for growl and roar as you may, you will be keitt in jjlace by this weiglit of wisdom and this
sense of beauty, ami will finally be enchained and led with garlands of flowers."

In the name of the University, I give thanks for this nol.)le offering on the altar of learning.

In behalf of the regents and all the faculties, I give thanks.

In liclialf of tlic thousands of students, whether now here or yet to come, who are most
specially to enjoy the fruits of these labors, I give thanks.

The higliest institution of learning in the state, in all its branches, brings its congratulations
and its thanks — to tlie Building Commission, who have so faithfully guarded all the interests
of the state ; to the arcliitects, who have designed a building so noble in conception, so pure in
style, and so beautiful in i)roi)ortion and detail; to General Fairchild, to Governor Upham,
and to y])eaker Burrows, who ])ut forth their powerful efforts in the hour of emergency ; to the
wise legislators, who saw the significance of such a structure in its beneficent influence on the
far future ; and most of all to the generous people of this great commonwealth, who have shown
tliat tliey have been alike determined that liberty in the land shall not perish, and that in
accordance witli the great Ordinance of 1787 learning in Wisconsin shall forever be fostered and





Oil'" THE hundred men wlio, fifty-one years ago last January, placed their names upon
1 (he membership roll of the Wisconsin Historical Society, I believe that not over three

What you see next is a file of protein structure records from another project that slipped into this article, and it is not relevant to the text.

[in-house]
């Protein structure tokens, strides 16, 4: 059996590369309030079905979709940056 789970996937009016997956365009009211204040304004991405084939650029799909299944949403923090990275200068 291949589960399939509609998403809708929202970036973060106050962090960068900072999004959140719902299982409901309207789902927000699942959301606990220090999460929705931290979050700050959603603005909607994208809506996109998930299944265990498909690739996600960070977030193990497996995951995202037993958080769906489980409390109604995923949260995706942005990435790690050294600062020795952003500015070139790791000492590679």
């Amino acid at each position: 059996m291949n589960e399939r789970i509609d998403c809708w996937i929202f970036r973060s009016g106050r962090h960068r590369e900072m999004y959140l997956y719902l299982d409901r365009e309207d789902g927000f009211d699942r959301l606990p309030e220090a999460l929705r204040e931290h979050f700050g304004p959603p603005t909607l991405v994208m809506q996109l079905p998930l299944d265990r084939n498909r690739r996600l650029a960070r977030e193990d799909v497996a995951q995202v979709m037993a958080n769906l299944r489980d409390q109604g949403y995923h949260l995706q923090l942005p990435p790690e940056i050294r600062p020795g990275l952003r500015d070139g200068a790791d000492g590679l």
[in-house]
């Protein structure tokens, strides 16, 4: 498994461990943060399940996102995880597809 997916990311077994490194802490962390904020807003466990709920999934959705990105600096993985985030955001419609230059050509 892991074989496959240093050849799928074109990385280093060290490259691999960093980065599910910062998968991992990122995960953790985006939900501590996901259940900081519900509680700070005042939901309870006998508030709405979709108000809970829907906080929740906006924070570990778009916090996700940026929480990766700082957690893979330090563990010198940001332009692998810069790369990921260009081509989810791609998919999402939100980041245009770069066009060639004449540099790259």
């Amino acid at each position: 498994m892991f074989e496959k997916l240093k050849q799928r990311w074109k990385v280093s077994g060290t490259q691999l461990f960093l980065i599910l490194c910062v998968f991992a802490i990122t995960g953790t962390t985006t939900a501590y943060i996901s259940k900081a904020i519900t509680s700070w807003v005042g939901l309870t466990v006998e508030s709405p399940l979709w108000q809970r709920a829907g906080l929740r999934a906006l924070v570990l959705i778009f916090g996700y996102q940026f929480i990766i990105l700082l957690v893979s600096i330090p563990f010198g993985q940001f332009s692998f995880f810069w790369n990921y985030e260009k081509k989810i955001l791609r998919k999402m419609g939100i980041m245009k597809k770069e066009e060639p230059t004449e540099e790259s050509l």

ir four are now living; and probably none of these are here present. Tlie first gen-
ration of the organizers of our guild have practically passed away. We who to-day are
dedicating to public use this temple of history in Wisconsin, are of the second generation ;
that which we are garnering is the fruitage of the inspiration which has come down to us from
the pioneers of 1849.

The first four years were practically l)arren.
The Society, reorganized in 1853, then placed its
work in tlie hands of one who tliencefortli gave
]iis life to tliis I'nlerprisc. We ai'c but building
on the fdundations i:)lanted deeii and wide by
Lyman I'. Drai)er. It is therefore meet tlml in
tliis our hour (if rejoicing, we have some tliought
of the man to wliose memorj^ is due so large a
share of our thanksgisang.

Those were days of small Ix'giiinings. After
the enlliusiasui (if ui-gniiizatidii had passed
away, but a small band I'cniained df thdse who
understood the mission of a Shite Historical
Society, or appreciated what it might become.
It was early seen that the institution could not
flourish without state aid. Draper was obliged
to prove by his works, froui year to year, that
the Society was worth aiding, as an agency of
the higher education, and official recognition
came tardily following tlie steady advancement
of the undertaking.

He was by nature diffident, he preferred the cloistered quiet of the scholar; yet the great
needs of this Society led him, for a third of a century, to exploit it in the jiress, to haunt the
halls of legislation, to plead foi' the bounty of the philanthropic A generation of men in jiublic
life knew him for a patient, kindly soul, jiossessed of one high purjiose, to the accomplislnnent
of which he Ijrought unconquerable persistence. It was given to few to understand him in-


First secretary of the Society, 18S4-1,S,S6.


tiniately, for in social life his was the reticence of a hermit ; but to know Dr. Draper was to
recognize beneath his ai'mor of reserve, a savant graced with the gentleness of a woman — one
who loved flowers, liirds, and cliildren, and who in his dailj' walks would stoop to remove ol)-
structions upon which the aged or the blind might stumble.

In those early days of storm and stress, when state assistance was paltry, wlien often the

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Online LibraryState Historical Society of WisconsinExercises at the dedication of its new building → online text (page 2 of 16)